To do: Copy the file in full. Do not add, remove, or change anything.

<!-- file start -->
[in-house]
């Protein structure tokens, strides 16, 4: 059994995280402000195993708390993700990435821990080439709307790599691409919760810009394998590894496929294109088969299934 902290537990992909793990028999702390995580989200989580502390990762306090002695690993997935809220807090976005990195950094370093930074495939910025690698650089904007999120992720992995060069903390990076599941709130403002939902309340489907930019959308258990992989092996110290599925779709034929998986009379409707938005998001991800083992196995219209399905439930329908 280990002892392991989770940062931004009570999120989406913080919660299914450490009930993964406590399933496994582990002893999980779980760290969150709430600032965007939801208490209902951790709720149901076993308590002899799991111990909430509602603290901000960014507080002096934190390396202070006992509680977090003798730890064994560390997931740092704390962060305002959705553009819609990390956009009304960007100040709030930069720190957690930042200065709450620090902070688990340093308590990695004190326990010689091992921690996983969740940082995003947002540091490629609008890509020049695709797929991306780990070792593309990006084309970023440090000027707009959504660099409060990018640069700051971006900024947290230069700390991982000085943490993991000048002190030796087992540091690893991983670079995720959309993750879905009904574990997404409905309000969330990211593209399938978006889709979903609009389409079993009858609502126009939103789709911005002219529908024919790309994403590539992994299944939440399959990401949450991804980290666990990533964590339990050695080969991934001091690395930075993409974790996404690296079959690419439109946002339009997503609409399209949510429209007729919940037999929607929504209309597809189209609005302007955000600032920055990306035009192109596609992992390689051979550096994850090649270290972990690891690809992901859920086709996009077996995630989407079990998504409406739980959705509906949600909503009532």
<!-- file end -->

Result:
[in-house]
């Protein structure tokens, strides 16, 4: 059994995280402000195993708390993700990435821990080439709307790599691409919760810009394998590894496929294109088969299934 902290537990992909793990028999702390995580989200989580502390990762306090002695690993997935809220807090976005990195950094370093930074495939910025690698650089904007999120992720992995060069903390990076599941709130403002939902309340489907930019959308258990992989092996110290599925779709034929998986009379409707938005998001991800083992196995219209399905439930329908 280990002892392991989770940062931004009570999120989406913080919660299914450490009930993964406590399933496994582990002893999980779980760290969150709430600032965007939801208490209902951790709720149901076993308590002899799991111990909430509602603290901000960014507080002096934190390396202070006992509680977090003798730890064994560390997931740092704390962060305002959705553009819609990390956009009304960007100040709030930069720190957690930042200065709450620090902070688990340093308590990695004190326990010689091992921690996983969740940082995003947002540091490629609008890509020049695709797929991306780990070792593309990006084309970023440090000027707009959504660099409060990018640069700051971006900024947290230069700390991982000085943490993991000048002190030796087992540091690893991983670079995720959309993750879905009904574990997404409905309000969330990211593209399938978006889709979903609009389409079993009858609502126009939103789709911005002219529908024919790309994403590539992994299944939440399959990401949450991804980290666990990533964590339990050695080969991934001091690395930075993409974790996404690296079959690419439109946002339009997503609409399209949510429209007729919940037999929607929504209309597809189209609005302007955000600032920055990306035009192109596609992992390689051979550096994850090649270290972990690891690809992901859920086709996009077996995630989407079990998504409406739980959705509906949600909503009532």